Consider modifying both your expectations of success and your specific success metrics for your mobile campaign. Cookie synchronization between the mobile devices and desktop devices for the purposes of tracking user behavior is a challenge. Ubiquitous log-ins (like a Google account or a Windows Live ID) may eventually form a bridge allowing for tracking across multiple screens (assuming the privacy issues are addressed), but for now, the lower transaction and conversion numbers mean we may want to modify our success metrics to include:

  • Page views per visit (stickiness). On a mobile device, anyone who doesn't hit the back button clearly has some interest in what you have to say.
  • Send customers to your stores, your channel, or send them home. Perhaps you help them send themselves an e-mail allowing them to start where they left off in their mobile browsing experience.
  • Simple registrations. How much information do you really need to start a dialog? Should you consider a Facebook Connect option, e-mail only, or opt-in for SMS/text alerts?
  • Get them to tweet. OK, not that many of the general populace tweet yet, but smartphone users and iPad owners probably index quite highly.
  • App download. Do you have an app that you want downloaded? Should you have one?

Perhaps you should consider giving your mobile campaign different ad creative. People have different needs when they are on a mobile device and may respond to different messaging.

You should take a look now at your AdWords settings to determine if you are already opted in to mobile search traffic. I've seen a lot of accounts where the advertiser is already opted in and didn't take into account the fact that the 4 to 10 percent of mobile search traffic with lower conversion rate would reduce ROI or, even more importantly, hamper the ability to bid higher on the campaign as a whole. If you are opted in but still want mobile traffic, I'd highly recommend that you clone one of your important campaigns and relaunch it mobile-only with different creative, different landing pages, and different bids.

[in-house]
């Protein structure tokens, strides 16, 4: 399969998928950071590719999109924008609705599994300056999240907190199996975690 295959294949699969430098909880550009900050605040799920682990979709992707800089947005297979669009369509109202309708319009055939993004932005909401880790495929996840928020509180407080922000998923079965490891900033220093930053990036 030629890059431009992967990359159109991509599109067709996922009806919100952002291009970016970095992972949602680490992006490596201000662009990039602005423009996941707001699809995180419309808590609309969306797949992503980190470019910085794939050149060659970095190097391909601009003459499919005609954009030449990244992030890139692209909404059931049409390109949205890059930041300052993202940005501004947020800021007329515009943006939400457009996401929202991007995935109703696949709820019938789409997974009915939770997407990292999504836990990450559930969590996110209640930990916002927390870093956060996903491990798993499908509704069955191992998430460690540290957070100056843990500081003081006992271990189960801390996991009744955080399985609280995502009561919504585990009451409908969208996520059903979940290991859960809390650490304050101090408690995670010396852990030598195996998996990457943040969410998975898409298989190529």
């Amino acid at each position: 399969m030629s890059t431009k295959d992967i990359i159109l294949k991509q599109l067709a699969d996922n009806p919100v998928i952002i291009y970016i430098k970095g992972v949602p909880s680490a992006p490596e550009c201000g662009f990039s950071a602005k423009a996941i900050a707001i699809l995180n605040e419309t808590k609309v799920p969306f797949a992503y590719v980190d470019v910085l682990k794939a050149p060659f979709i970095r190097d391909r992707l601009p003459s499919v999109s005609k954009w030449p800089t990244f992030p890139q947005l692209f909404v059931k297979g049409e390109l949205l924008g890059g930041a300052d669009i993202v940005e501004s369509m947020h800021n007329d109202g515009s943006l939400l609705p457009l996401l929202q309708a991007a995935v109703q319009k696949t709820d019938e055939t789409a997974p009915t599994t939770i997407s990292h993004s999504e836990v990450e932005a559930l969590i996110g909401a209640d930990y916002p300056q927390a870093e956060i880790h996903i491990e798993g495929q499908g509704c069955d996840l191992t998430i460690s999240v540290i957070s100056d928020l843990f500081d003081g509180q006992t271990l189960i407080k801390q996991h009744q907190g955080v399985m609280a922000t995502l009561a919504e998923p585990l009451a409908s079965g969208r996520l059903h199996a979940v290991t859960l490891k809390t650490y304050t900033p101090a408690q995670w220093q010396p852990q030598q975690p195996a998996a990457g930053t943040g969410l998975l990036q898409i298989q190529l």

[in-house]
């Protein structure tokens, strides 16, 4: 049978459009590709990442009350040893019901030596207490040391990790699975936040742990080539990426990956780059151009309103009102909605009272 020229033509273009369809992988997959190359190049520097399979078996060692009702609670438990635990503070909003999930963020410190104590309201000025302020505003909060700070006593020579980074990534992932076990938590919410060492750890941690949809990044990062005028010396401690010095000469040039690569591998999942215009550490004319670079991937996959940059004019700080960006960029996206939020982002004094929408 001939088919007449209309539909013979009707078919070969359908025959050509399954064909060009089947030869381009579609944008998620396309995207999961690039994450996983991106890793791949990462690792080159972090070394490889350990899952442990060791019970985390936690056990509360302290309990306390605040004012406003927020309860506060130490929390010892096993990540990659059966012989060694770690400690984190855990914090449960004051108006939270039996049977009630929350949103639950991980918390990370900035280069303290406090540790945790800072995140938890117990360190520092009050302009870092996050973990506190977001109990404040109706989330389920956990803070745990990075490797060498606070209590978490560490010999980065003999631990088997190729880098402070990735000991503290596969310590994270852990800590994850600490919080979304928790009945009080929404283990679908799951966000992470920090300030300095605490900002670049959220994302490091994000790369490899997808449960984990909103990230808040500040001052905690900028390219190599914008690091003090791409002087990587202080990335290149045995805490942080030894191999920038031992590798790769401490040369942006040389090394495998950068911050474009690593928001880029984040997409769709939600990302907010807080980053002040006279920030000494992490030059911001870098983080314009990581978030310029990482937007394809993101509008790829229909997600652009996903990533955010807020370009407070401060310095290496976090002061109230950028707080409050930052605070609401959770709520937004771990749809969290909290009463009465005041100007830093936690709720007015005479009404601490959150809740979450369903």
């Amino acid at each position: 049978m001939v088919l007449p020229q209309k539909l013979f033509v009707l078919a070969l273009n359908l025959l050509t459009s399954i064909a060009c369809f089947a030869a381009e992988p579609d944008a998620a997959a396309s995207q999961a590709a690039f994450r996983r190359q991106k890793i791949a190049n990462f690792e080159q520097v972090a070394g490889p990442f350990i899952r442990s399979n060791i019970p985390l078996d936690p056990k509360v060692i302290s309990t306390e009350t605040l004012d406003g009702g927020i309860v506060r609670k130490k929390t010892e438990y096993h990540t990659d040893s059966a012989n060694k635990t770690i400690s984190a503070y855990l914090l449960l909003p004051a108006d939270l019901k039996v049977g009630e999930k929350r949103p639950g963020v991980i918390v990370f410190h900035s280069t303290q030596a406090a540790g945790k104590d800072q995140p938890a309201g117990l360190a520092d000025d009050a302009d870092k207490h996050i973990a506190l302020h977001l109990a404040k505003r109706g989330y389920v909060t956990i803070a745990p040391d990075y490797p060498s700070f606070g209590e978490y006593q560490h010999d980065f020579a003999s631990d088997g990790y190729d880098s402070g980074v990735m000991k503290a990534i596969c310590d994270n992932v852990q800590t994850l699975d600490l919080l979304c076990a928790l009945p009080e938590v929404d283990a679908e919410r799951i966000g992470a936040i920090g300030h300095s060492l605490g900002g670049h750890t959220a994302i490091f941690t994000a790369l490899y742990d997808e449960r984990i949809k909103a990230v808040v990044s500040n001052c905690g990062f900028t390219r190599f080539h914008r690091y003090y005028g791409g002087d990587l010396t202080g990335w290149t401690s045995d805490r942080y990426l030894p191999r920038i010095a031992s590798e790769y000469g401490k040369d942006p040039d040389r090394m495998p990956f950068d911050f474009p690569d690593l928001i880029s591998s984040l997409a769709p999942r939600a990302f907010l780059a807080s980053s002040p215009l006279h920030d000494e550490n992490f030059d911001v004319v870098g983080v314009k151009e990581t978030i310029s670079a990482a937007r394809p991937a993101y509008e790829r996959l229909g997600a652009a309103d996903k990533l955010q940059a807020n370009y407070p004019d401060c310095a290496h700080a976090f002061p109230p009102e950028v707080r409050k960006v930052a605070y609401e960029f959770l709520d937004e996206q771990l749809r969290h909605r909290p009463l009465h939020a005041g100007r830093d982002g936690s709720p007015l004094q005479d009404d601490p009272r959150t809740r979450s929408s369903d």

Every year since 1995 has supposedly been the "Year of Mobile." Perhaps 2011 will actually be the year that mobile helps you achieve your marketing objectives.


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Kevin Lee

Kevin Lee, Didit cofounder and executive chairman, has been an acknowledged search engine marketing expert since 1995. His years of SEM expertise provide the foundation for Didit's proprietary Maestro search campaign technology. The company's unparalleled results, custom strategies, and client growth have earned it recognition not only among marketers but also as part of the 2007 Inc 500 (No. 137) as well as three-time Deloitte's Fast 500 placement. Kevin's latest book, "Search Engine Advertising" has been widely praised.

Industry leadership includes being a founding board member of SEMPO and its first elected chairman. "The Wall St. Journal," "BusinessWeek," "The New York Times," Bloomberg, CNET, "USA Today," "San Jose Mercury News," and other press quote Kevin regularly. Kevin lectures at leading industry conferences, plus New York, Columbia, Fordham, and Pace universities. Kevin earned his MBA from the Yale School of Management in 1992 and lives in Manhattan with his wife, a New York psychologist and children.